Pundits are warning that if climate negotiations fail to hold warming below two degrees Celsius, democracy will unravel on a hot and lawless planet. Earth will be marked by extreme weather events, ecological collapse, food and resource scarcity, millions of displaced people and increasing conflict and violence…

The space-time-community co-ordinates of liberal democracies are ill-suited to serving the long-term public good of environmental protection…

Being an Earthling does not require renunciation of national citizenship. It does put citizenship and territorially based democracy in a more critical and less exclusivist light.

Eckersley has even managed the feat of attacking then-PM Julia Gillard and her carbon tax, although she did so from the left by accusing Gillard of leaving the electorate “pretty much in the dark about the nature and scale of the problem and Australia’s complicity in generating that problem”. Not that she let then Opposition Leader Tony Abbott off lightly: one of her slides shows depicts him addressing a Canberra rally in front of the sign “Juliar, Bob Brown’s Bitch”. She titles her slide: “Opposition Discourse: Hyperbolic Resistance” as though Abbott was aware of, or responsible for the sign, which was unfurled behind his back as he spoke. Her   final slide is the idiotic 2009 picture of the Maldives’ Islamist ministers in wetsuits holding a cabinet meeting underwater using air tanks and writing on special tablets – a pre-Copenhagen stunt cooked up by the Maldives PR genius Mark Lynas.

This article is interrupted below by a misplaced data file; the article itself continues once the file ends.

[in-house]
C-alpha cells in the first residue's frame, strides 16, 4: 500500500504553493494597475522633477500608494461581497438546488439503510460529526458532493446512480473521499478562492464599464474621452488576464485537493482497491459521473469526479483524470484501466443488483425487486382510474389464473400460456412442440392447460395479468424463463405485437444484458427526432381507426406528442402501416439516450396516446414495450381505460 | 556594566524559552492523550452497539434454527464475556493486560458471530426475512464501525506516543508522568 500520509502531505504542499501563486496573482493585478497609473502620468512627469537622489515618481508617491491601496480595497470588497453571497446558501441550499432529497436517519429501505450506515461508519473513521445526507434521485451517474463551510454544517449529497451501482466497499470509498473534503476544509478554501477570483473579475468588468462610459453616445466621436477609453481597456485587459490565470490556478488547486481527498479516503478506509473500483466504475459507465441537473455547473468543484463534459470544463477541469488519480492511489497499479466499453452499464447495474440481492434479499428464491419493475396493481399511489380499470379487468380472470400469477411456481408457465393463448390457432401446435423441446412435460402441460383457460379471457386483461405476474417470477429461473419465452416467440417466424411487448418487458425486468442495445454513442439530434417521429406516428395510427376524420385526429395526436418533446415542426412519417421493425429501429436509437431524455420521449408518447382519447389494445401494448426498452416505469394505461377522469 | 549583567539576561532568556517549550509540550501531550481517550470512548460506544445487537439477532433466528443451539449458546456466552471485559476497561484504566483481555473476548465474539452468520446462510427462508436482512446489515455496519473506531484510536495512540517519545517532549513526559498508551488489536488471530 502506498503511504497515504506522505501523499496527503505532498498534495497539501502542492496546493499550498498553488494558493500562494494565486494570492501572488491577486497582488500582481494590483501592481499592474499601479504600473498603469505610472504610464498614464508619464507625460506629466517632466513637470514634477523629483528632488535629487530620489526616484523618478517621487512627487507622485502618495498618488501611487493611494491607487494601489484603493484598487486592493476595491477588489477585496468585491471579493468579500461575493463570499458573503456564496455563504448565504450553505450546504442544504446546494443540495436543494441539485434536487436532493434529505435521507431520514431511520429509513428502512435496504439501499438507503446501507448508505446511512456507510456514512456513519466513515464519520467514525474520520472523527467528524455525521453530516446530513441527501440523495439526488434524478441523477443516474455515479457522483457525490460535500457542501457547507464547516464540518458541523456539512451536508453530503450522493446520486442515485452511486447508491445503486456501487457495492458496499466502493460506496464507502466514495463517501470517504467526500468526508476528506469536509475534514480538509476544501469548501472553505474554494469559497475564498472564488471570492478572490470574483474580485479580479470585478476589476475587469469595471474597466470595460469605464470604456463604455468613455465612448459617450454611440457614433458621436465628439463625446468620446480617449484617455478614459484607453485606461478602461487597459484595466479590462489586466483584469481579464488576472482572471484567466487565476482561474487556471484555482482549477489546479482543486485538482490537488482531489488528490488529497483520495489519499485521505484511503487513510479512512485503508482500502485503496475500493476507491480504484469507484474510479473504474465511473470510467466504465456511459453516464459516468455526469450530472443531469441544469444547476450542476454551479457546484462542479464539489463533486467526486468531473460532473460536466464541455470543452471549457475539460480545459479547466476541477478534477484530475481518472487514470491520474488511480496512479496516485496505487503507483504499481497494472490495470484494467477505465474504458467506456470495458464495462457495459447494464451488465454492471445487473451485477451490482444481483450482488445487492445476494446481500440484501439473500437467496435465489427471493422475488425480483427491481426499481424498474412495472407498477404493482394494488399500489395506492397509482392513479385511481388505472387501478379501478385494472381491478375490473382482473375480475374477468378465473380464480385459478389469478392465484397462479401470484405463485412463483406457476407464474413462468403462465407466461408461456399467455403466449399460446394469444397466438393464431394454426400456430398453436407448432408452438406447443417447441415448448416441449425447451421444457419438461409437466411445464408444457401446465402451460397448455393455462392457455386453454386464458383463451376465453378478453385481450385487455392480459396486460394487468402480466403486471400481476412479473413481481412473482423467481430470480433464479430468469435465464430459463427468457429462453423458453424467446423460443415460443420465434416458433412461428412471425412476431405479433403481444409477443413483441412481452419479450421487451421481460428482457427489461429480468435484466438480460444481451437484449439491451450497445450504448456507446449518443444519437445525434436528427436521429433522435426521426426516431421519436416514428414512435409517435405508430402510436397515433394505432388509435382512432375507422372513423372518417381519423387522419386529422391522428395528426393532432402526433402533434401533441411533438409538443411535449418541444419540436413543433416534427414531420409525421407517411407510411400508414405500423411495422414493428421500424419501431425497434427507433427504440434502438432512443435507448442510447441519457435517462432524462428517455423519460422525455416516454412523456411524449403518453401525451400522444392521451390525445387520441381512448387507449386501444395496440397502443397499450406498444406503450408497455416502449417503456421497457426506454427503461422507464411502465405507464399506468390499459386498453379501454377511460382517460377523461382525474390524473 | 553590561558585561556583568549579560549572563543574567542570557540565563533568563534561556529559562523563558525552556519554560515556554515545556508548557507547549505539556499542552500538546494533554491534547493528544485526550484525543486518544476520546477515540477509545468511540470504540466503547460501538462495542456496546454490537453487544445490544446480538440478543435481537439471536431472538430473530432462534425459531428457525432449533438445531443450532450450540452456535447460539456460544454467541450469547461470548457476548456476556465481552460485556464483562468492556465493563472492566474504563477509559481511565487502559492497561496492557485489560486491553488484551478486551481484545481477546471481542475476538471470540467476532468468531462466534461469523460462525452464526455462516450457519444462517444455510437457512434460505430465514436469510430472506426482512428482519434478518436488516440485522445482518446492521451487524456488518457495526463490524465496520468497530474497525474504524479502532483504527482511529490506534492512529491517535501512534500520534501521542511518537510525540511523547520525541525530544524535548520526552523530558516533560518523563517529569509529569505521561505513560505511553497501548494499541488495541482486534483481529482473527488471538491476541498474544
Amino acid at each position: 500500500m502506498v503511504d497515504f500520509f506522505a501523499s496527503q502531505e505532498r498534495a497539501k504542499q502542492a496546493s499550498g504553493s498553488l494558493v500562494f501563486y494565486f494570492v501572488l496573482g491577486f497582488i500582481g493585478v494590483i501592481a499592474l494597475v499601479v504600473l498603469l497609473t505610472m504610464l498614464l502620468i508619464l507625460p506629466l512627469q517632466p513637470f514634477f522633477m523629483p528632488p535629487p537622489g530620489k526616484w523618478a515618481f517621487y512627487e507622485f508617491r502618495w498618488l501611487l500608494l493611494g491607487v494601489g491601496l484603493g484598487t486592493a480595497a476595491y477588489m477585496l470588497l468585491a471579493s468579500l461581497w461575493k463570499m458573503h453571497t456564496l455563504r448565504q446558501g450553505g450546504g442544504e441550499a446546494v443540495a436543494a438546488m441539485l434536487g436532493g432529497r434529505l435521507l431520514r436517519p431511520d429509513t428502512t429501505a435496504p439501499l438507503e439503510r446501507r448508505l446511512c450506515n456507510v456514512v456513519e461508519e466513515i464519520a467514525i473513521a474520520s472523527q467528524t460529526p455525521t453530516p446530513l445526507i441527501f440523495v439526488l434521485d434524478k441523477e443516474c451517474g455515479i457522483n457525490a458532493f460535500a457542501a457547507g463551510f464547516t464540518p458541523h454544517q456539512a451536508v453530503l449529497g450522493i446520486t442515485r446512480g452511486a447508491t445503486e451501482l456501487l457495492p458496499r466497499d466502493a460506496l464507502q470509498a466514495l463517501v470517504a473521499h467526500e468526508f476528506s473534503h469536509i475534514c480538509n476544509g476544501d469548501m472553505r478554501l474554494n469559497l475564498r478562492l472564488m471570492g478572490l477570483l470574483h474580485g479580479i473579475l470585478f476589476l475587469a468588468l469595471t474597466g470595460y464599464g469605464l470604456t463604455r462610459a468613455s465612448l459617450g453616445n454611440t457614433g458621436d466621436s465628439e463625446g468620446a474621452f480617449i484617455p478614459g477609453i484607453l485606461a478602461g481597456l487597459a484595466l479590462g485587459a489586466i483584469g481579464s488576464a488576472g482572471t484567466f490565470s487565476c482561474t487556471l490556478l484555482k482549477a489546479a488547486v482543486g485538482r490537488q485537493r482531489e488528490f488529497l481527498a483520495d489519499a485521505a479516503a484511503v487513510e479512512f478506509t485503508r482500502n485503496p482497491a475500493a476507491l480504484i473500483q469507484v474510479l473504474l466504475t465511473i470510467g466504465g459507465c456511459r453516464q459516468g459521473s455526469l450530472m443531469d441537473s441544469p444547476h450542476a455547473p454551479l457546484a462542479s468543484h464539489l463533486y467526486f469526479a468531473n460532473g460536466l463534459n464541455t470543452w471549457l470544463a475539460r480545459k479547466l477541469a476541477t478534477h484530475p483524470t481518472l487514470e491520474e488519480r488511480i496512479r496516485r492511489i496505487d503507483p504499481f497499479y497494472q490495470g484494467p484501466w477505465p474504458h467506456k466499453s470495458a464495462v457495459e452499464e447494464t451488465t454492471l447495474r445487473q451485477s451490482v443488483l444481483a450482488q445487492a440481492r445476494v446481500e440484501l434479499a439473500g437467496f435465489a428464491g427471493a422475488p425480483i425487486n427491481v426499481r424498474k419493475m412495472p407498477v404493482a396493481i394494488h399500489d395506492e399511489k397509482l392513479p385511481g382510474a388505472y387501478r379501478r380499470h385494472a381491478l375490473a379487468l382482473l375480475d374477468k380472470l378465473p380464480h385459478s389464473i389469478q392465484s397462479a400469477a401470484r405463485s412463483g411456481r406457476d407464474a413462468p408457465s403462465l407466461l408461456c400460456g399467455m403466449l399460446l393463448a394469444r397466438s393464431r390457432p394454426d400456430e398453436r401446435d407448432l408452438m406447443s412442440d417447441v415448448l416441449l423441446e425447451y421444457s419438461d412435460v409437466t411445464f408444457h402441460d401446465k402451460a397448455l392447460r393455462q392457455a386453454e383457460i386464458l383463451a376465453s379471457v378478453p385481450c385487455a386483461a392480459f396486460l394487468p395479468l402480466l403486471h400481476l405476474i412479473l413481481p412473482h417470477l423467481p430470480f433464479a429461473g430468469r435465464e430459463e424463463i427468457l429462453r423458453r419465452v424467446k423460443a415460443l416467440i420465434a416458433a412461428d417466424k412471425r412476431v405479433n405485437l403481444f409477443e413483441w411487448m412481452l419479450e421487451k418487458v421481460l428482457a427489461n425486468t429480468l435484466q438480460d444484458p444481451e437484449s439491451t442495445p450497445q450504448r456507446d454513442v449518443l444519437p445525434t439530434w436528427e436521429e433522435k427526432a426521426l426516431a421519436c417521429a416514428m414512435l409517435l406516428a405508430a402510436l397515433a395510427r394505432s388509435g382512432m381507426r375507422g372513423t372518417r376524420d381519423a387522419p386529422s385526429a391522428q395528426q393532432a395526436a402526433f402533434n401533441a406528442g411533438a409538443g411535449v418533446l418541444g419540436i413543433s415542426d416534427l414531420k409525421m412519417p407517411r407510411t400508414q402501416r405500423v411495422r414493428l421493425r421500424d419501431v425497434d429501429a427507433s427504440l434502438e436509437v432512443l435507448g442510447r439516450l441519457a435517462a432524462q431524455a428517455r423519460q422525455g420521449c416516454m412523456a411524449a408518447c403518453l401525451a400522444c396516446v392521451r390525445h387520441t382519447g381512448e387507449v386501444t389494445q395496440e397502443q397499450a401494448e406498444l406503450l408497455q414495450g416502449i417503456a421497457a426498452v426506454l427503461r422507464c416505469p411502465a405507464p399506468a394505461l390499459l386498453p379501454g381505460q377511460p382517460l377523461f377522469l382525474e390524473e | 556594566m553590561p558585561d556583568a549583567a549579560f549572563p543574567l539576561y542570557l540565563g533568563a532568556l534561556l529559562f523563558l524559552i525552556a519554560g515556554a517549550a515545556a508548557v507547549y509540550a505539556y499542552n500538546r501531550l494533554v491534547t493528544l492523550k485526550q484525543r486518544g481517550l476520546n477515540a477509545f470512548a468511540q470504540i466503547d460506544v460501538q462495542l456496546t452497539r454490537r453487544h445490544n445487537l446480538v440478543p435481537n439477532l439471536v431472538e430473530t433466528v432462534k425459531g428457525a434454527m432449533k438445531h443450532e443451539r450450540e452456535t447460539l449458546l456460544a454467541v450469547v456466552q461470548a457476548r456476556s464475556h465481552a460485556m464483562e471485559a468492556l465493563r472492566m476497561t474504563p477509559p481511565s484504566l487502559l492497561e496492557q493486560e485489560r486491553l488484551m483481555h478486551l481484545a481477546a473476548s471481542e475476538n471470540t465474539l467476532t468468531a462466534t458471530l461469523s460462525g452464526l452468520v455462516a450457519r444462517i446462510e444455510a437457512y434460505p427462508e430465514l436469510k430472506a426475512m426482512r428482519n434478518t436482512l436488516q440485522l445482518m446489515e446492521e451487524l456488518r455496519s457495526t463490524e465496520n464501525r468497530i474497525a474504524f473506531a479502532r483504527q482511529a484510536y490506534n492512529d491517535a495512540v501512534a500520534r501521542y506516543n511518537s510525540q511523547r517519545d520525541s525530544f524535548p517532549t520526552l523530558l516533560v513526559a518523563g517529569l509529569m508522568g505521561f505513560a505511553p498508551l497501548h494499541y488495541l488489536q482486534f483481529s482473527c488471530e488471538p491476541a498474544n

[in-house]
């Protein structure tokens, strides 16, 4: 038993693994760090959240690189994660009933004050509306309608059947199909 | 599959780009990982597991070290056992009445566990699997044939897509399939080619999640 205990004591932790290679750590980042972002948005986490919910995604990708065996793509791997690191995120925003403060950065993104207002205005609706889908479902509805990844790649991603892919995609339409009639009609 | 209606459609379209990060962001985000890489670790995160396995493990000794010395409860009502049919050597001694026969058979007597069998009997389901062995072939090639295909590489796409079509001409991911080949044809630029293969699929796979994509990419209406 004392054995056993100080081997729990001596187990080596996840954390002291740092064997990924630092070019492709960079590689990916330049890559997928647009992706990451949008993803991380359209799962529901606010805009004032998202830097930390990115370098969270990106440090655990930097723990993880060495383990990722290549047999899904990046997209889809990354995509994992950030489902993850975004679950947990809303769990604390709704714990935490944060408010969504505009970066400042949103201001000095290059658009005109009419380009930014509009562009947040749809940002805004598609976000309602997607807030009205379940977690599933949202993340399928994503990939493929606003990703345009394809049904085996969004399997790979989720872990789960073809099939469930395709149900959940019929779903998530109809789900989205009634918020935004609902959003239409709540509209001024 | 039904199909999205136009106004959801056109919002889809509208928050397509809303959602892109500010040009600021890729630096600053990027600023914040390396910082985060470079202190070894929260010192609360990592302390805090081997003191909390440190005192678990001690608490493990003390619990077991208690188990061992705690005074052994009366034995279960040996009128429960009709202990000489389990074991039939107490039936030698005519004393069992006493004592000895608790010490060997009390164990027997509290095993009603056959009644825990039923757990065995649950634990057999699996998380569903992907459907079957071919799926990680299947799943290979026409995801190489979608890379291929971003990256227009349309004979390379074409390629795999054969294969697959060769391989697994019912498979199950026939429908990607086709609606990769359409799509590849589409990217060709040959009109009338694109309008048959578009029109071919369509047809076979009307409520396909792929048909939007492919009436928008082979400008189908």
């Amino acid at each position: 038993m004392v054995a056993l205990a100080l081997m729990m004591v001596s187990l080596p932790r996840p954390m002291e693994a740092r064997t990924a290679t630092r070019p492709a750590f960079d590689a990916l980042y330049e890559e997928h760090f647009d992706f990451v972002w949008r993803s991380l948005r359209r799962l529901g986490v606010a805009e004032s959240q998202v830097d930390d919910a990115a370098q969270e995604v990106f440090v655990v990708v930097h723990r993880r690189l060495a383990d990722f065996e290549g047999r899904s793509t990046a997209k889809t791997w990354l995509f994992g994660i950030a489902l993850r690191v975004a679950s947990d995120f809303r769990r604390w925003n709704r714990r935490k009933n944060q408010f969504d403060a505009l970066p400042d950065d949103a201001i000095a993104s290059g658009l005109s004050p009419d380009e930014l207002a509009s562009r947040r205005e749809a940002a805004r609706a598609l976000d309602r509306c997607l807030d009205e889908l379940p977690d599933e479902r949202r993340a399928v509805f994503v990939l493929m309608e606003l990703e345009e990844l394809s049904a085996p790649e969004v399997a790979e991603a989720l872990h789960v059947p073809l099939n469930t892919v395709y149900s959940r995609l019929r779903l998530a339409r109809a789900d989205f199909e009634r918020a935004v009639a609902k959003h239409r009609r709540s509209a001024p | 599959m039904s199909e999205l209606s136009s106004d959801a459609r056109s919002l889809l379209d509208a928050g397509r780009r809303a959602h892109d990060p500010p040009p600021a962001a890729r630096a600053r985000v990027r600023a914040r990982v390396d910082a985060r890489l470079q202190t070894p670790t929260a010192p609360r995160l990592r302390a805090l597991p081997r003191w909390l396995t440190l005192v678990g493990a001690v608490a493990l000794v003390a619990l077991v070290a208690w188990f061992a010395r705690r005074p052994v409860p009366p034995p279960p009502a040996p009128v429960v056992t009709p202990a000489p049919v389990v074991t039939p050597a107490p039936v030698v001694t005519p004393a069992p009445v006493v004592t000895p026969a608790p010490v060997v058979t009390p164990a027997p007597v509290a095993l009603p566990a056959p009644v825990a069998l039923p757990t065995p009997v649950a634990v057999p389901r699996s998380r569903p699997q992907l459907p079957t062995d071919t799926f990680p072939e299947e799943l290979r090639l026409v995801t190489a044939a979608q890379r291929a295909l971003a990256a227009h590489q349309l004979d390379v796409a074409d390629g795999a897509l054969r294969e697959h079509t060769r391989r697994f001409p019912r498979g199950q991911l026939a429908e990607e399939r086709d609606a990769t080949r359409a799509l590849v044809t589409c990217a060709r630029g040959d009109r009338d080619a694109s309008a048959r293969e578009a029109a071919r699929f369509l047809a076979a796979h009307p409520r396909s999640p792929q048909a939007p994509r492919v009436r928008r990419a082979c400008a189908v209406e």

Eckersley’s latest overseas trip (that I  know of) was to the Lima climate fiasco last December. As she wrote in 2012, approvingly, “Meetings and negotiations under the UNFCCC [climate talks] are expected to become a permanent and increasingly prominent feature of international politics.”[6] She’s also written, “I normally go to these negotiations.”

Another doom-monger at the MSSI is executive committee member and frequent Eckersley co-author Peter Christoff, who teaches climate change politics. The professor is former vice-president and current board member of the Australian Conservation Foundation lobby group.